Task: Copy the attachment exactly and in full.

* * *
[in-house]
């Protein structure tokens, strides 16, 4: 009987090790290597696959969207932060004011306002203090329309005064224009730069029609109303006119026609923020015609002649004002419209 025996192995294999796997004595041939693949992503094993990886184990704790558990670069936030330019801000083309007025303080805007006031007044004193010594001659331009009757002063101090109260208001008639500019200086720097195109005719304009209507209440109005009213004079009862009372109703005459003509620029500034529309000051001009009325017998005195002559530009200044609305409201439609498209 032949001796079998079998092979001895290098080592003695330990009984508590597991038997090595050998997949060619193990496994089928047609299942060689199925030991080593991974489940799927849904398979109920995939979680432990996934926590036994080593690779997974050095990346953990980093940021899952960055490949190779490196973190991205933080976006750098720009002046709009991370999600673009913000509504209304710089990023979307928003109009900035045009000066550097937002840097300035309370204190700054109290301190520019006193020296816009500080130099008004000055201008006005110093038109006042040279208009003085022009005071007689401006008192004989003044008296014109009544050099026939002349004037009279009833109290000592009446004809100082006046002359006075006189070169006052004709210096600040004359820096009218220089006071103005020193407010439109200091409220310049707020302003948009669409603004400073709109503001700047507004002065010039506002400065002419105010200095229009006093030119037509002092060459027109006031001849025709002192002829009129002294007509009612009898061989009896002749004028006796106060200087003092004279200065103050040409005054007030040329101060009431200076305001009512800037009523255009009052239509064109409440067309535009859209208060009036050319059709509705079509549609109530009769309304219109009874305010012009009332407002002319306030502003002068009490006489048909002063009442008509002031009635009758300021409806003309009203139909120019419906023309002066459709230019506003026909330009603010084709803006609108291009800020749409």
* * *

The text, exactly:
[in-house]
């Protein structure tokens, strides 16, 4: 009987090790290597696959969207932060004011306002203090329309005064224009730069029609109303006119026609923020015609002649004002419209 025996192995294999796997004595041939693949992503094993990886184990704790558990670069936030330019801000083309007025303080805007006031007044004193010594001659331009009757002063101090109260208001008639500019200086720097195109005719304009209507209440109005009213004079009862009372109703005459003509620029500034529309000051001009009325017998005195002559530009200044609305409201439609498209 032949001796079998079998092979001895290098080592003695330990009984508590597991038997090595050998997949060619193990496994089928047609299942060689199925030991080593991974489940799927849904398979109920995939979680432990996934926590036994080593690779997974050095990346953990980093940021899952960055490949190779490196973190991205933080976006750098720009002046709009991370999600673009913000509504209304710089990023979307928003109009900035045009000066550097937002840097300035309370204190700054109290301190520019006193020296816009500080130099008004000055201008006005110093038109006042040279208009003085022009005071007689401006008192004989003044008296014109009544050099026939002349004037009279009833109290000592009446004809100082006046002359006075006189070169006052004709210096600040004359820096009218220089006071103005020193407010439109200091409220310049707020302003948009669409603004400073709109503001700047507004002065010039506002400065002419105010200095229009006093030119037509002092060459027109006031001849025709002192002829009129002294007509009612009898061989009896002749004028006796106060200087003092004279200065103050040409005054007030040329101060009431200076305001009512800037009523255009009052239509064109409440067309535009859209208060009036050319059709509705079509549609109530009769309304219109009874305010012009009332407002002319306030502003002068009490006489048909002063009442008509002031009635009758300021409806003309009203139909120019419906023309002066459709230019506003026909330009603010084709803006609108291009800020749409």